First Lines

I thought I’d do a little exercise today, taking the first line from the stories I’ve written so far and comparing them, trying to work out if any of them have any worth and how they stand against each other.

This first one is from a short story I recently wrote and sent off for consideration:

Her baby was crying.

It doesn’t tell you much like that, but I’m ending these at the first sentence. It’s quite a departure from some of the others however, mostly the ones written much earlier, that last far too long.

The next is from a book I got about half way through before deciding the story wasn’t going anywhere, although looking through it during this exercise I might have to pick it up and see if it’s worth continuing:

The stagnant smell of damp erupted from the ground vents and hit the noses of ten or so disgusted people walking the rat-infested streets of what was once the proud city of London.

It builds a scene, although I reckon that the word disgusted is probably redundant there, given I’ve already qualified the smell as stagnant.

The next is one I wrote at the same time and stopped at the same time for the same reasons. Looking over it I think I could probably salvage this one, but I’d have to give it a severe read through first:

Within the bounds of Ramses II’s mighty hand, along the banks of the Blue Nile, agriculture thrived across the fertile soils of the tributary; the farmers of Ancient Egypt knew the river’s wrath, but also they knew of its beauty, they predicted when it would flood, and made preparations, keeping an efficient and seemingly sustainable system.

It doesn’t sound like fiction really, does it? I was quite proud of that line when I wrote it but now it feels too long and not exciting enough. Perhaps I’m being overly critical but this one I would struggle to keep if I rescued this story.

The next is from a flash fiction I wrote for a competition (that it didn’t win, or you would have heard about that here):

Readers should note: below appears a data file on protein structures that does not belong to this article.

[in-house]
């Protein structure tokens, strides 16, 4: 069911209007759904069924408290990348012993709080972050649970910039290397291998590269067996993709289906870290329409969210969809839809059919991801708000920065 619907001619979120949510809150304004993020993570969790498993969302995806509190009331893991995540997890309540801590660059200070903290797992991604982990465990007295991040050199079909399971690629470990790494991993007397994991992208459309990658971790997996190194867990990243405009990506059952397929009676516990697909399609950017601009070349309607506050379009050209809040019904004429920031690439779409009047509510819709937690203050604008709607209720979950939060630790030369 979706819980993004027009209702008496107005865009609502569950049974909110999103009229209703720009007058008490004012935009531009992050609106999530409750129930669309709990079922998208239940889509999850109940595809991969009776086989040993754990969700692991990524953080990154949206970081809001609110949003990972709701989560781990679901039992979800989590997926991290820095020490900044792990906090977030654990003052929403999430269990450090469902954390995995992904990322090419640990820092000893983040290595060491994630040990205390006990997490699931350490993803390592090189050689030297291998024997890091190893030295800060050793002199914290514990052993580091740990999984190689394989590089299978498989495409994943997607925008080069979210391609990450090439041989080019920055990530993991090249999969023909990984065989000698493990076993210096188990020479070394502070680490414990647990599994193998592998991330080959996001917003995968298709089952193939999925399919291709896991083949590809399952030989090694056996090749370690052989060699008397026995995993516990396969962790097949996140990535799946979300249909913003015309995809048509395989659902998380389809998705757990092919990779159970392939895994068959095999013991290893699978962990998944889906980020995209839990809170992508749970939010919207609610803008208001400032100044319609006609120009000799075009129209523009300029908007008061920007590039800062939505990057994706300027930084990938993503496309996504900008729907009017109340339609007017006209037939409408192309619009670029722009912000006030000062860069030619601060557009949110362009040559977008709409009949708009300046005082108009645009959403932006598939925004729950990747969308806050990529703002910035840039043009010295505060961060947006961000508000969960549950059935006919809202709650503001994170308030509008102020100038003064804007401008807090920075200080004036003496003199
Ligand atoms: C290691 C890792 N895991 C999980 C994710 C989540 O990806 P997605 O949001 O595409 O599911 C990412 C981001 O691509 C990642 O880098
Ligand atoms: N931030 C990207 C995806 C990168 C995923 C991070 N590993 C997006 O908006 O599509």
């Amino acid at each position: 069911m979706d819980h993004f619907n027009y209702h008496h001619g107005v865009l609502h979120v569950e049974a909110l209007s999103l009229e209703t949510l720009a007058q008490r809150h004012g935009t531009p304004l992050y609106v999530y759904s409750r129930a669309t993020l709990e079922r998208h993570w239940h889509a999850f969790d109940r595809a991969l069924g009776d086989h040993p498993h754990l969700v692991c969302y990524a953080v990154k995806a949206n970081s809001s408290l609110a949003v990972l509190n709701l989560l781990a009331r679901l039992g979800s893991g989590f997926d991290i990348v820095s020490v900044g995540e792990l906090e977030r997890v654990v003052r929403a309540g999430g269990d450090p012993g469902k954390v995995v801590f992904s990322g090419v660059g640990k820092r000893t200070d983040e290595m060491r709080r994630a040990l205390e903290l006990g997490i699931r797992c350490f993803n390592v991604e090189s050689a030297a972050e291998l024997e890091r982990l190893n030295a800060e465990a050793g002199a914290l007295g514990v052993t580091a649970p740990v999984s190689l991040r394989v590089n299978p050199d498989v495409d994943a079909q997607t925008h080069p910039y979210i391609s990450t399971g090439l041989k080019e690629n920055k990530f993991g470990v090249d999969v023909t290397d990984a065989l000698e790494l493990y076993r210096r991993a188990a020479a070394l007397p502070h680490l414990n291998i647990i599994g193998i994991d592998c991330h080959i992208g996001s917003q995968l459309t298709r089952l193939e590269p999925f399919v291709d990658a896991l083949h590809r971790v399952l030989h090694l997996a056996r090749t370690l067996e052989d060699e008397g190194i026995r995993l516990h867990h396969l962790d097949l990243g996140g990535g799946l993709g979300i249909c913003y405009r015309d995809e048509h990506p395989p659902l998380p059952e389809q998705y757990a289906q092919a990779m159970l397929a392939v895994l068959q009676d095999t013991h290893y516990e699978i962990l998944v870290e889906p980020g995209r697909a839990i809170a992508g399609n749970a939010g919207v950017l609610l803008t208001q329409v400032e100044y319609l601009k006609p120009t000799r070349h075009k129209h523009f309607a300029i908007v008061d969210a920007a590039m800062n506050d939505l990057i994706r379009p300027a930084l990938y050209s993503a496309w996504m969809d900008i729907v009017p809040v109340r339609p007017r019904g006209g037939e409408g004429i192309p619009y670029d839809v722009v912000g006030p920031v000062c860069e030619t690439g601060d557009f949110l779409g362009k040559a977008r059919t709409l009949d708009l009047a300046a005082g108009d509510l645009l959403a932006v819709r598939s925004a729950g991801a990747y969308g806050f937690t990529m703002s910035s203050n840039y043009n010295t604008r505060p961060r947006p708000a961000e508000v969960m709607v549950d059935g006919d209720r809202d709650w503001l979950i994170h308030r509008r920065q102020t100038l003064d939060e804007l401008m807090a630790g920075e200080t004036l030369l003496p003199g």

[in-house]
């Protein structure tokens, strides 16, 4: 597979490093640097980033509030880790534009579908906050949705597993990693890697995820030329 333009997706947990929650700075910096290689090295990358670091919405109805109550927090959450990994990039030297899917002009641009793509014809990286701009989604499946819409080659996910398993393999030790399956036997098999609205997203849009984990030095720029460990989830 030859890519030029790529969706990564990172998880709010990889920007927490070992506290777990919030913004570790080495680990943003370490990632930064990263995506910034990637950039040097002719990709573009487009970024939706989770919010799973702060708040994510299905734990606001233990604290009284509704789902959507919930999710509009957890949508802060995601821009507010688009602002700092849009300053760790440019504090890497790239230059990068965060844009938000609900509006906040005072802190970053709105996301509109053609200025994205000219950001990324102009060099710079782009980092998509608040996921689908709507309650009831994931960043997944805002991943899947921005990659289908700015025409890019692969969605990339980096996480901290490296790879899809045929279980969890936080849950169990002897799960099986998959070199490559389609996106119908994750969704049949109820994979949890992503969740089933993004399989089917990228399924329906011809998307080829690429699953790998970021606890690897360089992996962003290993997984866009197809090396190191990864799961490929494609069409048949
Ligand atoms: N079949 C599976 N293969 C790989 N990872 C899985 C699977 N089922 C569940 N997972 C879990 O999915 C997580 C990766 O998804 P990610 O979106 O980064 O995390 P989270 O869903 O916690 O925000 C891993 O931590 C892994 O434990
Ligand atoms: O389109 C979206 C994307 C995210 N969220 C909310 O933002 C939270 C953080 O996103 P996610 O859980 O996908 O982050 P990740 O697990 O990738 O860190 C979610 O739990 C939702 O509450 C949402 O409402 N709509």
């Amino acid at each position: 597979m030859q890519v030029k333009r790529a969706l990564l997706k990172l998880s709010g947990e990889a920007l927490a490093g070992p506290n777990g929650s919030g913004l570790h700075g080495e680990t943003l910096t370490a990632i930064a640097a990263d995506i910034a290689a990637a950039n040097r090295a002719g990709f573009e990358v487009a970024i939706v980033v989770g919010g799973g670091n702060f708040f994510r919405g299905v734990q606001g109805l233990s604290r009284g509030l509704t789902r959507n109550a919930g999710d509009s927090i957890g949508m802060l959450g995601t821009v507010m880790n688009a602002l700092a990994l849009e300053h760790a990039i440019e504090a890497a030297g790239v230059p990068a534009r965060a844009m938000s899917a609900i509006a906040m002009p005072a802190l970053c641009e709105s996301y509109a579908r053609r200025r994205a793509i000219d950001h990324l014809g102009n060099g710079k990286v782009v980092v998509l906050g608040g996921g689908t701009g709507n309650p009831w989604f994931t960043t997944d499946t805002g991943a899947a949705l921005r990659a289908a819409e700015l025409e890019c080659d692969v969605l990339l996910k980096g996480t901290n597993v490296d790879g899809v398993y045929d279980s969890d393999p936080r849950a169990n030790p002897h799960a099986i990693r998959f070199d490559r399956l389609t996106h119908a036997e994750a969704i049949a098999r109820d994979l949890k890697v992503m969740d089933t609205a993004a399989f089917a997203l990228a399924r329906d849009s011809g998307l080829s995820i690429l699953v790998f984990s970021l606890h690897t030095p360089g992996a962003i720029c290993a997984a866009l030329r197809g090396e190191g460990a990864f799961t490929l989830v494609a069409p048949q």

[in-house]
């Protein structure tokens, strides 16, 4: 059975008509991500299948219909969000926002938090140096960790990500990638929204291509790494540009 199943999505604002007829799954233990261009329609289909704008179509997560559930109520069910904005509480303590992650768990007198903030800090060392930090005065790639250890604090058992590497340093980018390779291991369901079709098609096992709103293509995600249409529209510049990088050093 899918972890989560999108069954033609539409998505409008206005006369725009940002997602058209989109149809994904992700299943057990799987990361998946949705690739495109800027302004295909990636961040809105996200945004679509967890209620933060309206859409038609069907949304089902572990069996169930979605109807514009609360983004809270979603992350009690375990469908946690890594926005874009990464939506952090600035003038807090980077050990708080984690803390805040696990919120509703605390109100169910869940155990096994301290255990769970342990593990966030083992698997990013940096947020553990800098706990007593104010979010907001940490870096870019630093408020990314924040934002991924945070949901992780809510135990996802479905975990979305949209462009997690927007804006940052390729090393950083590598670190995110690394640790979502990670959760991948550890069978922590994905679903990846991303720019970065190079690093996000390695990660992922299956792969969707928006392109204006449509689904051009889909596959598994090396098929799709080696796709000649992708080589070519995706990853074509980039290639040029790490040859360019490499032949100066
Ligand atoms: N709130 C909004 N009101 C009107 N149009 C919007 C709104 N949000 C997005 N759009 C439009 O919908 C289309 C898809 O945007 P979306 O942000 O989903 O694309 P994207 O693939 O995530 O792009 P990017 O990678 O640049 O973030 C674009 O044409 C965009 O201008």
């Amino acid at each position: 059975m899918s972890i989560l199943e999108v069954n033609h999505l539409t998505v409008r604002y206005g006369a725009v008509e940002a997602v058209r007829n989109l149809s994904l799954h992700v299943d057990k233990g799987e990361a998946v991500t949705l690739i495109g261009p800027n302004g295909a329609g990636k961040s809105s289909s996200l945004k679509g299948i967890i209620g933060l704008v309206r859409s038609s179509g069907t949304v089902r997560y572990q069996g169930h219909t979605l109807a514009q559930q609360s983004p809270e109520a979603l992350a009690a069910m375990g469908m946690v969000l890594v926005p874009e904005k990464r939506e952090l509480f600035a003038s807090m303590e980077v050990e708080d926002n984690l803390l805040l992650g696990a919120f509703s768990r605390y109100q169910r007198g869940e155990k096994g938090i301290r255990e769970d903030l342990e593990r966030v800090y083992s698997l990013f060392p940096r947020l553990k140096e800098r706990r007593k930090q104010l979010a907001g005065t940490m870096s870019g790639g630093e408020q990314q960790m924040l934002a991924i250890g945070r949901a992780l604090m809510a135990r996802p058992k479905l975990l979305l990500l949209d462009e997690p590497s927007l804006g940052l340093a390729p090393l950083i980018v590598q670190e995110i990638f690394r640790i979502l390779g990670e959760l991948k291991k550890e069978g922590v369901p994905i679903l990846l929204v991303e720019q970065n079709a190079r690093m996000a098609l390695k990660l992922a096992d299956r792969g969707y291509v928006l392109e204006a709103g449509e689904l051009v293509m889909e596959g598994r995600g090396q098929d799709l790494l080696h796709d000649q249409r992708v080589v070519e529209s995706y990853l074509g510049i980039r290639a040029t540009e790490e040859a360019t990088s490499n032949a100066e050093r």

“He wanted you to have this.” James’ mother said.

I actually quite like this one, because it creates a scenario upfront, but it seems a little cold thinking about it.

The next is from the first book I finished:

Dust and sand fly free across the wasteland of the Nevada desert; an old bomb testing site lies undisturbed far from the nearest human life; a small hut is barely visible through the blasts of dirt, its brown, wooden walls barely holding up against the might of nature.

Too long winded. This whole book is a weird one for me because I was very proud of it when I was done, but nobody could get past the first chapter. Perhaps that should teach me a thing or two.

This one’s from the second book I finished (a couple of weeks ago, actually), and one that I’m waiting a while before I edit:

Her heels clacked against the rough, crumbling remains of the chalk steps of the grand staircase.

I’m not sure about the two ‘of the’s there, or whether we need to know that the steps are rough, but at least it sets the scene. I’m pretty sure the story gets better than that, but having not read it over yet in order to gain some distance… I wouldn’t really know.

The last one’s from a short story I finished two days ago that I have yet to edit:

My name is Sally McGregor, and there is someone in my mirror. I actually started this story because I liked this first line so much, but I am biased, given that I wrote it.

What do you guys think? I like the more pithy ones but I get embarrassed about lines that read like I’ve stuck extra words in for no apparent reason.


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